• Worse than the ICP case, since don’t converge to (incremental rotation) = 0
Open Questions in Global Registration
• Best way to do correctly-weighted globalreg without linearizing rotations?
• How to prevent bias (if many scans in one area, few scans in another)?
• Robust outlier detection
• For graph methods, pairwise ICP often automated
• One bad ICP can throw off the entire model

One bad ICP can throw off the entire model

Correct Globalreg

Globalreg Including

Huber’s Automatic Modeling System
• Generate candidate pairwise alignments using spin images
• Incrementally add scans, checking consistency
• ICP error in overlapping regions
• Free space consistency
• Occupied space consistency
Spin Images
• Johnson and Hebert
• “Signature” that captures local shape
• Similar shapes  similar spin images
Computing Spin Images
• Find (averaged) surface normal at that point
• Define coordinate system centered at this point, oriented according to surface normal and two (arbitrary) tangents
• Express other points (within some distance) in terms of the new coordinates
Computing Spin Images
• Compute histogram of locations of other points, in new coordinate system, ignoring rotation around normal:
Spin Image Parameters
• Size of neighborhood
• Determines whether local or global shapeis captured
• Big neighborhood: more discriminatory power
• Small neighborhood: resistance to clutter
• Size of bins in histogram:
• Big bins: less sensitive to noise
• Small bins: captures more detail, less storage
Verification – Overlap Distance

Views 1 and 2: 48%, 2.1 mm

Views 1 and 9: 15%, 3.1 mm

Verification – Visibility Consistency

surfaces are close

S2 blocks S1

S1 is not observed

S1

S1

S2

S2

S1

S2

C1

C1

C2

C2

C1

C2

consistentsurfaces

free spaceviolation

occupied spaceviolation

14

15

13

10

9

3

6

6

12

11

top view

5

5

1

8

8

10

9

13

11

15

2

3

2

4

4

7

7

1

12

14

horizontal slice

Automatically Modeling the Angel

connectivity afterlocal verification

4

4

6

6

7

7

5

5

8

8

10

10

9

9

13

13

11

11

15

15

3

3

2

2

1

1

12

12

14

14

Inferring New Pose Relations

30% overlap

1% overlap

Surface Reconstruction from Range Images
• Often an easier problem than reconstruction from arbitrary point clouds
• Roughly uniform spacing
Surface Reconstruction From Range Images
• First, construct surface from each range image
• Then, merge resulting surfaces
• Obtain average surface in overlapping regions
• Control point density
Range Image Tesselation
• Given a range image, connect up the neighbors
3D surface model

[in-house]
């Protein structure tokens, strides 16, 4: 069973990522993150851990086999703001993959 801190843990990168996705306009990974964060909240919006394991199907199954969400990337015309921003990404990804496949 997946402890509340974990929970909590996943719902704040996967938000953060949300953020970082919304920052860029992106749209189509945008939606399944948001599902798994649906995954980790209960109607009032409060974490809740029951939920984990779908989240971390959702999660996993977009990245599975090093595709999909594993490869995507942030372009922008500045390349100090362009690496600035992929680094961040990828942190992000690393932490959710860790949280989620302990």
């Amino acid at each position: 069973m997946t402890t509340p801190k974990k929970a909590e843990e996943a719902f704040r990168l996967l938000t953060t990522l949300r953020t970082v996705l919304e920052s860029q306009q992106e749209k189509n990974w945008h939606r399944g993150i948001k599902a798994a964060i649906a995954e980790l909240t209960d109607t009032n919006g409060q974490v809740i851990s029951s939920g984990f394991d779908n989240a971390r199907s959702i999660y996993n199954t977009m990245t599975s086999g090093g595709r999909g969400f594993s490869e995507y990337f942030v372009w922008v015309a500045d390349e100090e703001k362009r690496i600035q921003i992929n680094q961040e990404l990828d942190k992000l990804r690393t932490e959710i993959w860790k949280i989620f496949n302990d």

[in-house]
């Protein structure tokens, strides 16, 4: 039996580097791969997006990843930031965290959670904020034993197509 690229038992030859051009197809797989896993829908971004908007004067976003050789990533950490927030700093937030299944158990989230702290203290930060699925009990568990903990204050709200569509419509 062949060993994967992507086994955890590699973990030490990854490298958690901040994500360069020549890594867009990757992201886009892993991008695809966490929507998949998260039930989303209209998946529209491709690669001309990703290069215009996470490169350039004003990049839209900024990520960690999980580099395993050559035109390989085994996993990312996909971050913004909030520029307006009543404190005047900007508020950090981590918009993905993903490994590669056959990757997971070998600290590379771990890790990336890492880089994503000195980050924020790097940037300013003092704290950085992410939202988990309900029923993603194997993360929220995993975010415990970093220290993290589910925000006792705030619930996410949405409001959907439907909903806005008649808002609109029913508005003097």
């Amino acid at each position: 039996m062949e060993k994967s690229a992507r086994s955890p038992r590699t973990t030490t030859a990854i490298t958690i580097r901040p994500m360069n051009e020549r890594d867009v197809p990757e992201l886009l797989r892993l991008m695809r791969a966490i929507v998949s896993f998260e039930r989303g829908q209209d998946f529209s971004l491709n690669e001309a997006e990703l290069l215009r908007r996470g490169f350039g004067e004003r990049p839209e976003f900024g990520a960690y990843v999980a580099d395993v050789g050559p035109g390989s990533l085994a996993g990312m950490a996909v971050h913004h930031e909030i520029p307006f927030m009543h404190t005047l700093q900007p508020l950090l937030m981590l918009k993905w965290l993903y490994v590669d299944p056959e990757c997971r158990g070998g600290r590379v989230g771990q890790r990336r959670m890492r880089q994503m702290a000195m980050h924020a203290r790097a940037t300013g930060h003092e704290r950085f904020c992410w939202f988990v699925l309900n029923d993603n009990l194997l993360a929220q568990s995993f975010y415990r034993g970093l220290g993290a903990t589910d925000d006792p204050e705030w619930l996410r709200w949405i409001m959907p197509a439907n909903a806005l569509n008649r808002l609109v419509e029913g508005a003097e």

Depth image

Texture image

Triangle mesh

Textured 3D

Wireframe model

Range Image Tesselation
• Caveat #1: can’t be too aggressive
• Introduce distance threshold for tesselation
Range Image Tesselation
• Caveat #2: Which way to triangulate?
• Possible heuristics:
• Shorter diagonal
• Dihedral angle closer to 180
• Maximize smallest angle in both triangles
• Always the same way (best triangle strips)
Scan Merging Using Zippering
• Turk & Levoy, 1994
• Erode geometry in overlapping areas
• Stitch scans together along seam
• Re-introduce all data
• Weighted average
Point Weighting
• Higher weights to points facing the camera
• Favor higher sampling rates
Point Weighting
• Lower weights(tapering to 0)near boundaries
• Smooth blendsbetween views
Volumetric Reconstruction
• Implicit function defined volumetrically
• Usually stored sampled on a 3D grid
• Can be compressed (e.g., using RLE)
• Another possibility: hierarchical data structures
• Can extract isosurface (i.e., subset of space where implicit function = some constant)
Volumetric Reconstruction Overview
• Generate signed distance function (or something close to it) for each scan
• Compute average (possibly weighted)
• Extract isosurface
Volumetric integration

(Curless and Levoy, Siggraph´96)

range surfaces

signed distance

to surface

volume

weight

(~accuracy)

distance

depth

sensor

surface1

• use voxel space
• new surface as zero-crossing
• (find using marching cubes)
• least-squares estimate
• (zero derivative=minimum)

surface2

combined estimate

Volumetric Reconstruction Benefits
• Always generates a manifold surface
• Can control sampling density
• Averaging of signed distance functions corresponds to averaging the surfaces
Volumetric Reconstruction Drawbacks
• Represent a 3D entity rather than 2D
• Running time
• Storage
• Resampling step – bandlimits the function
• Generates consistent topology, but not always the topology you wanted
• Problems with very thin surfaces
From volume to mesh:Marching Cubes

First 2D, Marching Squares

“Marching Cubes: A High Resolution 3D Surface Construction Algorithm”,William E. Lorensen and Harvey E. Cline,Computer Graphics (Proceedings of SIGGRAPH '87), Vol. 21, No. 4, pp. 163-169.

From volume to mesh:Marching Cubes

“Marching Cubes: A High Resolution 3D Surface Construction Algorithm”,William E. Lorensen and Harvey E. Cline,Computer Graphics (Proceedings of SIGGRAPH '87), Vol. 21, No. 4, pp. 163-169.

From volume to mesh:Marching Cubes

Improvement

“Marching Cubes: A High Resolution 3D Surface Construction Algorithm”,William E. Lorensen and Harvey E. Cline,Computer Graphics (Proceedings of SIGGRAPH '87), Vol. 21, No. 4, pp. 163-169.

Volumetric 3D integration

Multiple depth images

Volumetric integration